The Oil Firing Technical Association (OFTEC), which claims to represent the UK’s domestic oil heating and cooking industry, issued advice to householders yesterday following a fire involving two oil tanks in the early hours of yesterday morning that gutted a house in Co. Antrim, Northern Ireland.
Northern Ireland has the highest prevalence of heating oil in the UK, with almost 65% of homes in the province dependent upon oil for space and water heating. OFTEC is once again urging homeowners and householders to ensure fire safety is given due consideration when it comes to installing, resiting and protecting heating oil tanks.
The fire destroyed the two-storey detached house, hitting the householder’s oil tank. It also spread to a neighbour’s garden, setting a second oil tank alight. The Northern Ireland Fire & Rescue Service (NIFRS) reported that the cause of the fire is still under investigation.
David Blevings, OFTEC says, “Oil is a very safe fuel, provided it is stored correctly. Tank fires have the potential to be extremely dangerous and, as sadly highlighted in this case, to substantially damage properties. The best way to protect yourself and others is to make sure your oil tank and any oil burning appliances are inspected and serviced by an OFTEC registered technician at least once a year .”
“During a service, an OTFEC technician will look at your tank to ensure that fire separation distances have been met. Building control require oil tanks to be placed with minimum separation distances from properties and boundaries; while these are not enforceable retrospectively, good practice would recommend they are met. If they can’t be met, for example, in a small rear yard, the placement of fire safety panel(s) that provide a minimum 30 minute fire-resistant wall which extends at least 300mm above and beyond the ends of an oil tank can offer suitable protection.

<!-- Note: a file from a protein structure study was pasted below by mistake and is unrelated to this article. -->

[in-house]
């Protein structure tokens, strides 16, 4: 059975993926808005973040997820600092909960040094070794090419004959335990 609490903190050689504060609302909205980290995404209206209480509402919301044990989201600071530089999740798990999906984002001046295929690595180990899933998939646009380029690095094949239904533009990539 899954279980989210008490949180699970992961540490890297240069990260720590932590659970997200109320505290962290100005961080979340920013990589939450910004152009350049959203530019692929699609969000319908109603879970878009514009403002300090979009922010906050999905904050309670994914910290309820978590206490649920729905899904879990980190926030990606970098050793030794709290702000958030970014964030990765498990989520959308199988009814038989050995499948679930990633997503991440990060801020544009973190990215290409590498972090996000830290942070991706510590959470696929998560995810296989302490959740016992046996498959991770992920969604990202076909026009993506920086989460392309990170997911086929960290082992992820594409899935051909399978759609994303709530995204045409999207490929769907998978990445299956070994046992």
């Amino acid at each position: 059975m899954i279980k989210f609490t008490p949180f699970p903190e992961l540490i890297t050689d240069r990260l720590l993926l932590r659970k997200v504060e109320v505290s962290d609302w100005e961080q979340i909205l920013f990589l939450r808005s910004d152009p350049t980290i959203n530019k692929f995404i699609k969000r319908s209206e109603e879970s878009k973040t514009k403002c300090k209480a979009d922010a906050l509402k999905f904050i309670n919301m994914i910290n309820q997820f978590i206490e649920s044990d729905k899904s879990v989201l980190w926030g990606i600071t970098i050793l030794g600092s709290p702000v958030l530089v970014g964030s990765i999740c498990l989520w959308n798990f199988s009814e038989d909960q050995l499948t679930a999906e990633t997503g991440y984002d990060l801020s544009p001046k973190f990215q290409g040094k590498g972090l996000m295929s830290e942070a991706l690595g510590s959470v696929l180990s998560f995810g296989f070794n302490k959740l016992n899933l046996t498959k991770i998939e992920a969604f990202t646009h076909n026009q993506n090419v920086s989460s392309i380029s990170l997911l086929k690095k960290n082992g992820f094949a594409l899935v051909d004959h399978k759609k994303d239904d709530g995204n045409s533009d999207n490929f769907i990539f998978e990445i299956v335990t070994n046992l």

“Should fire occur, the fitting of a fire panel can be instrumental in halting its spread of your property and beyond. Yesterday’s fire highlights the very real threat of unprotected oil tanks and we are strongly urging householders to review the positioning of their oil tank and if necessary, to take action.”
As well as the human risk, an unprotected oil tank can cause substantial damage to property if set alight. Government statistics estimate the average cost of damage caused by a house fire is £25,000. To avoid the risks, OFTEC advises that householders should have their oil tank and fittings inspected by a suitably-qualified, competent person at least once a year to check for leaks, damage or defects. Detailed guidance on oil tank fire safety requirements can be found in British Standard BS5410 and OFTEC Technical Instruction Book 3.